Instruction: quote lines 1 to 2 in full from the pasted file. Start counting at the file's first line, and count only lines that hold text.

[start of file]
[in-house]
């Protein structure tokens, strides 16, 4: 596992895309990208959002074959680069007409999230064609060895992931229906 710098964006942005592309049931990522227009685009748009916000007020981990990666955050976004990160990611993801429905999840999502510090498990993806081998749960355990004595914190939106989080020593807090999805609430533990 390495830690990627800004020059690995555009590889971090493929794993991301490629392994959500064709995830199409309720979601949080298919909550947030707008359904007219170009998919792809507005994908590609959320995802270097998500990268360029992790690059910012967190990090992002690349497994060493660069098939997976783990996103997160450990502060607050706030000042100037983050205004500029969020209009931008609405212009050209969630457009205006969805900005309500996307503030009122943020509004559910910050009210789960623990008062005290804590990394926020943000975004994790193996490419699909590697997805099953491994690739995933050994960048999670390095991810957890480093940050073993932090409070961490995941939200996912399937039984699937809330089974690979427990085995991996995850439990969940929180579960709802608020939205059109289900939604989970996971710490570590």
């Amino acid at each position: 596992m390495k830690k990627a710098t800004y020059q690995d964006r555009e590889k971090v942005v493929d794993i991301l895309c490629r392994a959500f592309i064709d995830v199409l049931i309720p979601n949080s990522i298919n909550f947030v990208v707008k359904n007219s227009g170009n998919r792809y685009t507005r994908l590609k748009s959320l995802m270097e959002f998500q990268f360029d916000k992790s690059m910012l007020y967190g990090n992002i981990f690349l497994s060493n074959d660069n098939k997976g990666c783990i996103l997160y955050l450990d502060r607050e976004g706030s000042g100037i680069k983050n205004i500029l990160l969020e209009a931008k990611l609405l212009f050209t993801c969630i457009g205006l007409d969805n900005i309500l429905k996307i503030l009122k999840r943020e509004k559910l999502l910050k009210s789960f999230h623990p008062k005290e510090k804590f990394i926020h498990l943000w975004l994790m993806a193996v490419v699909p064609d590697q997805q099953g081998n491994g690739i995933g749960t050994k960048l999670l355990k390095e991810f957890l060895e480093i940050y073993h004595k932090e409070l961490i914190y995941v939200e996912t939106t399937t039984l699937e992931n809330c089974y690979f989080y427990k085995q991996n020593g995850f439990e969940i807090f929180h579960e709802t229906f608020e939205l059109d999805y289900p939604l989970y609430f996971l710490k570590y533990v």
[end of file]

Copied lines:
[in-house]
């Protein structure tokens, strides 16, 4: 596992895309990208959002074959680069007409999230064609060895992931229906 710098964006942005592309049931990522227009685009748009916000007020981990990666955050976004990160990611993801429905999840999502510090498990993806081998749960355990004595914190939106989080020593807090999805609430533990 390495830690990627800004020059690995555009590889971090493929794993991301490629392994959500064709995830199409309720979601949080298919909550947030707008359904007219170009998919792809507005994908590609959320995802270097998500990268360029992790690059910012967190990090992002690349497994060493660069098939997976783990996103997160450990502060607050706030000042100037983050205004500029969020209009931008609405212009050209969630457009205006969805900005309500996307503030009122943020509004559910910050009210789960623990008062005290804590990394926020943000975004994790193996490419699909590697997805099953491994690739995933050994960048999670390095991810957890480093940050073993932090409070961490995941939200996912399937039984699937809330089974690979427990085995991996995850439990969940929180579960709802608020939205059109289900939604989970996971710490570590």